My interest in altitude illness includes some of the findings that came out of Bolivia. We were trying to track the epigenetics of high altitude. Each person who goes to a high altitude acclimates at different speeds and that’s why some people get sick and some people don’t. A lot of that is determined by genes, but there also are what are called epigenetic factors, which are imprints from the environment that can create a memory of that exposure. Some of the questions we were trying to answer with that study was how long that memory lasts, and what are the actual molecular pathways of that memory.
We’re hoping soon to publish a paper on whether or a history of migraines puts you at risk for acute mountain sickness, which is characterized by headaches. The question is, if you get headaches day to day, are you at risk for getting the type of headache that is associated with acute altitude sickness?
Incidentally, speaking epidemiologically of population health, your risk of acute mountain sickness falls as you age. As you go to a high altitude, your brain swells. Since the skull is basically a box, as your brain swells, it’s going to hurt. One theory, which has yet to be proven, is that as we age, our brain shrinks, which leaves more room in the skull, and that is why we think older people don’t get acute mountain sickness at the same rate.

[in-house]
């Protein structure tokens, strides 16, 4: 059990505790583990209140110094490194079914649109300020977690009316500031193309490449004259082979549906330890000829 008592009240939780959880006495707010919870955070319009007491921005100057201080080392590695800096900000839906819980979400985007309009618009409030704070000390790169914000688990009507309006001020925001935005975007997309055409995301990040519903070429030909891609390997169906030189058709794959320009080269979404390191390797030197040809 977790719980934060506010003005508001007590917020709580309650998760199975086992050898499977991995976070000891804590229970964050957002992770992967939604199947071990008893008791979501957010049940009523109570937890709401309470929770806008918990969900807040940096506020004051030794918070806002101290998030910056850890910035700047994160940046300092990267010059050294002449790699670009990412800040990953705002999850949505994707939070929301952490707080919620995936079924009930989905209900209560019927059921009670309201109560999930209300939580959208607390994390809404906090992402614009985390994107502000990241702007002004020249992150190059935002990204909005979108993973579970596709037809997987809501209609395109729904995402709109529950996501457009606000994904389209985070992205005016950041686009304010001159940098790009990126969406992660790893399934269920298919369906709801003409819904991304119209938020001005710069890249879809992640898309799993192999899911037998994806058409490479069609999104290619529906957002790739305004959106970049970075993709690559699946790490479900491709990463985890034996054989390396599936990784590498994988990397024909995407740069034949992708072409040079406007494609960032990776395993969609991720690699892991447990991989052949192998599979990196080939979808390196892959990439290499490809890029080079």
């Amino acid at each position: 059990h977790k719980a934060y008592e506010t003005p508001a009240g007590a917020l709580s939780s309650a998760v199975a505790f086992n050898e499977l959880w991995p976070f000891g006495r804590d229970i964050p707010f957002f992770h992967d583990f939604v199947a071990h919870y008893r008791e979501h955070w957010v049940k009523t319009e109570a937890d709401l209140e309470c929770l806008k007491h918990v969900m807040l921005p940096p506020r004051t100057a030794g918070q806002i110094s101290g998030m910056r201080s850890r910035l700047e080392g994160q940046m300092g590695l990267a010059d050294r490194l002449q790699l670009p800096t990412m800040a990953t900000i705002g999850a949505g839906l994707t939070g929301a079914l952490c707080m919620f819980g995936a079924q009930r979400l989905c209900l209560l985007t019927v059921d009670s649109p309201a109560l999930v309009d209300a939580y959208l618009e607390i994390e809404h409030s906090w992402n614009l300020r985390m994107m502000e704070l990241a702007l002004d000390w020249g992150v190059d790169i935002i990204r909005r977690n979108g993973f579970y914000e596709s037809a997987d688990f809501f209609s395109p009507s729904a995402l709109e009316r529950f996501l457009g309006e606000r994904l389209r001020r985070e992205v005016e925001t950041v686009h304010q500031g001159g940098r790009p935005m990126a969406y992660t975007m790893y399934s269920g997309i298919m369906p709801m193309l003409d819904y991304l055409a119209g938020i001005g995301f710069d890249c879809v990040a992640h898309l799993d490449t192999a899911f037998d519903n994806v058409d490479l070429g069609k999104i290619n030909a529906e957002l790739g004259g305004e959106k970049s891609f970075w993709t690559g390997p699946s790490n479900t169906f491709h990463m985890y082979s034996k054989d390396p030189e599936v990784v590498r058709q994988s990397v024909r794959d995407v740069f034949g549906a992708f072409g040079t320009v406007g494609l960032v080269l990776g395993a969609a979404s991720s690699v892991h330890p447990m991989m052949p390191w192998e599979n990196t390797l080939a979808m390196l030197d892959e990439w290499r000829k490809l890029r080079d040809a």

I teamed with Bill Brandenburg, one of our fantastic med students, to look at medical knowledge and preparedness in hikers who are climbing Colorado’s 14ers. We wanted to get a sense of whether age or ethnicity or gender drives how prepared a person is when hiking a 14er. What we found is that the general medical knowledge of those people hiking or mountaineering on Colorado’s high peaks is pretty low. On a six-question survey, most people got the questions wrong.
The other interesting thing is, for better or worse, the more affluent you were, the more likely you were to have an expensive medical kit and be “more prepared.” Bill’s paper went on to win a student research prize.
4. The school recently was awarded a grant to apply your wilderness knowledge and training to a research program in Greenland. Through that grant, what role will the school play in that research?